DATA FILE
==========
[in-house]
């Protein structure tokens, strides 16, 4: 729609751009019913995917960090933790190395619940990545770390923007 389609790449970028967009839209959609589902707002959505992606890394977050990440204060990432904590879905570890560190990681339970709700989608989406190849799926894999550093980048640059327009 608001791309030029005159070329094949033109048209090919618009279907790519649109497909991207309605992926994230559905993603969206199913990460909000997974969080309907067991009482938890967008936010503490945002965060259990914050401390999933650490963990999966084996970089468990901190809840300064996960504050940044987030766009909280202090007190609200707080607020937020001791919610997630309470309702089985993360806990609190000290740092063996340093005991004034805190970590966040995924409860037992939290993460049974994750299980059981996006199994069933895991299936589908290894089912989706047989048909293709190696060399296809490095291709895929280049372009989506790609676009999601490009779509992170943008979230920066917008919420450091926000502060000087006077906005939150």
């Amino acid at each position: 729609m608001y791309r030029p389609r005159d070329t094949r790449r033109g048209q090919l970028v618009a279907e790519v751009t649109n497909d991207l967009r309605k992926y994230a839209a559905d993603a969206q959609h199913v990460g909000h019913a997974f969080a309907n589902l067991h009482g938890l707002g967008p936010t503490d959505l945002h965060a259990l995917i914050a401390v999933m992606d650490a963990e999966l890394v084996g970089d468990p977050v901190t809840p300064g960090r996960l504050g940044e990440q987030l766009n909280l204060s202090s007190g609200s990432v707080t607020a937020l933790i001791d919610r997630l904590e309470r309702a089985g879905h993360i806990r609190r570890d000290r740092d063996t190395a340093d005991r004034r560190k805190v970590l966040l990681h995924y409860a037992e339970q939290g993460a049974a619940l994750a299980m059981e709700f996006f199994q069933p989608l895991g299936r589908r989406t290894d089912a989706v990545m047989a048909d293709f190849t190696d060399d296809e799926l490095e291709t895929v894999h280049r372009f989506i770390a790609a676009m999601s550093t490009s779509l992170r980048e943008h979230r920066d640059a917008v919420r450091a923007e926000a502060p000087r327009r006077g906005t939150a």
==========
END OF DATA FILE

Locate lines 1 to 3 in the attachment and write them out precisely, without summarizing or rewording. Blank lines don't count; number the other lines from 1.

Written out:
[in-house]
């Protein structure tokens, strides 16, 4: 729609751009019913995917960090933790190395619940990545770390923007 389609790449970028967009839209959609589902707002959505992606890394977050990440204060990432904590879905570890560190990681339970709700989608989406190849799926894999550093980048640059327009 608001791309030029005159070329094949033109048209090919618009279907790519649109497909991207309605992926994230559905993603969206199913990460909000997974969080309907067991009482938890967008936010503490945002965060259990914050401390999933650490963990999966084996970089468990901190809840300064996960504050940044987030766009909280202090007190609200707080607020937020001791919610997630309470309702089985993360806990609190000290740092063996340093005991004034805190970590966040995924409860037992939290993460049974994750299980059981996006199994069933895991299936589908290894089912989706047989048909293709190696060399296809490095291709895929280049372009989506790609676009999601490009779509992170943008979230920066917008919420450091926000502060000087006077906005939150």
């Amino acid at each position: 729609m608001y791309r030029p389609r005159d070329t094949r790449r033109g048209q090919l970028v618009a279907e790519v751009t649109n497909d991207l967009r309605k992926y994230a839209a559905d993603a969206q959609h199913v990460g909000h019913a997974f969080a309907n589902l067991h009482g938890l707002g967008p936010t503490d959505l945002h965060a259990l995917i914050a401390v999933m992606d650490a963990e999966l890394v084996g970089d468990p977050v901190t809840p300064g960090r996960l504050g940044e990440q987030l766009n909280l204060s202090s007190g609200s990432v707080t607020a937020l933790i001791d919610r997630l904590e309470r309702a089985g879905h993360i806990r609190r570890d000290r740092d063996t190395a340093d005991r004034r560190k805190v970590l966040l990681h995924y409860a037992e339970q939290g993460a049974a619940l994750a299980m059981e709700f996006f199994q069933p989608l895991g299936r589908r989406t290894d089912a989706v990545m047989a048909d293709f190849t190696d060399d296809e799926l490095e291709t895929v894999h280049r372009f989506i770390a790609a676009m999601s550093t490009s779509l992170r980048e943008h979230r920066d640059a917008v919420r450091a923007e926000a502060p000087r327009r006077g906005t939150a």